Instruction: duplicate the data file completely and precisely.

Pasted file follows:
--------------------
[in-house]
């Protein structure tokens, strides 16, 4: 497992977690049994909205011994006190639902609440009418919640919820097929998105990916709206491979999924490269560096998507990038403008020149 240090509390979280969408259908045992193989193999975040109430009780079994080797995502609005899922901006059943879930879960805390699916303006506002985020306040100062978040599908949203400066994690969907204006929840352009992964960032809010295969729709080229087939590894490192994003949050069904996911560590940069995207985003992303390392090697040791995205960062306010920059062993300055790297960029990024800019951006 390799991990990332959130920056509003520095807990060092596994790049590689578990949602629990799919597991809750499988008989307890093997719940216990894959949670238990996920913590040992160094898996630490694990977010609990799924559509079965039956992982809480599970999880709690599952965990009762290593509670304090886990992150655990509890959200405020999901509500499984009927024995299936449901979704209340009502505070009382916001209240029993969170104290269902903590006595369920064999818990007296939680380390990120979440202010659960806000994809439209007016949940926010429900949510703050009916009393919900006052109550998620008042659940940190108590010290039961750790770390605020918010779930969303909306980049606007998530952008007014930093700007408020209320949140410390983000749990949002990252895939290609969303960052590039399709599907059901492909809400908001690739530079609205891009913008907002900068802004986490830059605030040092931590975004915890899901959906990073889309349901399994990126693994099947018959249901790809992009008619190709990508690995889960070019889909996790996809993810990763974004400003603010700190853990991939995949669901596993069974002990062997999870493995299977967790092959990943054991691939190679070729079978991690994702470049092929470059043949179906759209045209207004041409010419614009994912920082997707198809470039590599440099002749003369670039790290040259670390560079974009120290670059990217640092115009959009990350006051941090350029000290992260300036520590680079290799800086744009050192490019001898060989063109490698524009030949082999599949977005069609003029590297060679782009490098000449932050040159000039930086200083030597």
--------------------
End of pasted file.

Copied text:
[in-house]
């Protein structure tokens, strides 16, 4: 497992977690049994909205011994006190639902609440009418919640919820097929998105990916709206491979999924490269560096998507990038403008020149 240090509390979280969408259908045992193989193999975040109430009780079994080797995502609005899922901006059943879930879960805390699916303006506002985020306040100062978040599908949203400066994690969907204006929840352009992964960032809010295969729709080229087939590894490192994003949050069904996911560590940069995207985003992303390392090697040791995205960062306010920059062993300055790297960029990024800019951006 390799991990990332959130920056509003520095807990060092596994790049590689578990949602629990799919597991809750499988008989307890093997719940216990894959949670238990996920913590040992160094898996630490694990977010609990799924559509079965039956992982809480599970999880709690599952965990009762290593509670304090886990992150655990509890959200405020999901509500499984009927024995299936449901979704209340009502505070009382916001209240029993969170104290269902903590006595369920064999818990007296939680380390990120979440202010659960806000994809439209007016949940926010429900949510703050009916009393919900006052109550998620008042659940940190108590010290039961750790770390605020918010779930969303909306980049606007998530952008007014930093700007408020209320949140410390983000749990949002990252895939290609969303960052590039399709599907059901492909809400908001690739530079609205891009913008907002900068802004986490830059605030040092931590975004915890899901959906990073889309349901399994990126693994099947018959249901790809992009008619190709990508690995889960070019889909996790996809993810990763974004400003603010700190853990991939995949669901596993069974002990062997999870493995299977967790092959990943054991691939190679070729079978991690994702470049092929470059043949179906759209045209207004041409010419614009994912920082997707198809470039590599440099002749003369670039790290040259670390560079974009120290670059990217640092115009959009990350006051941090350029000290992260300036520590680079290799800086744009050192490019001898060989063109490698524009030949082999599949977005069609003029590297060679782009490098000449932050040159000039930086200083030597």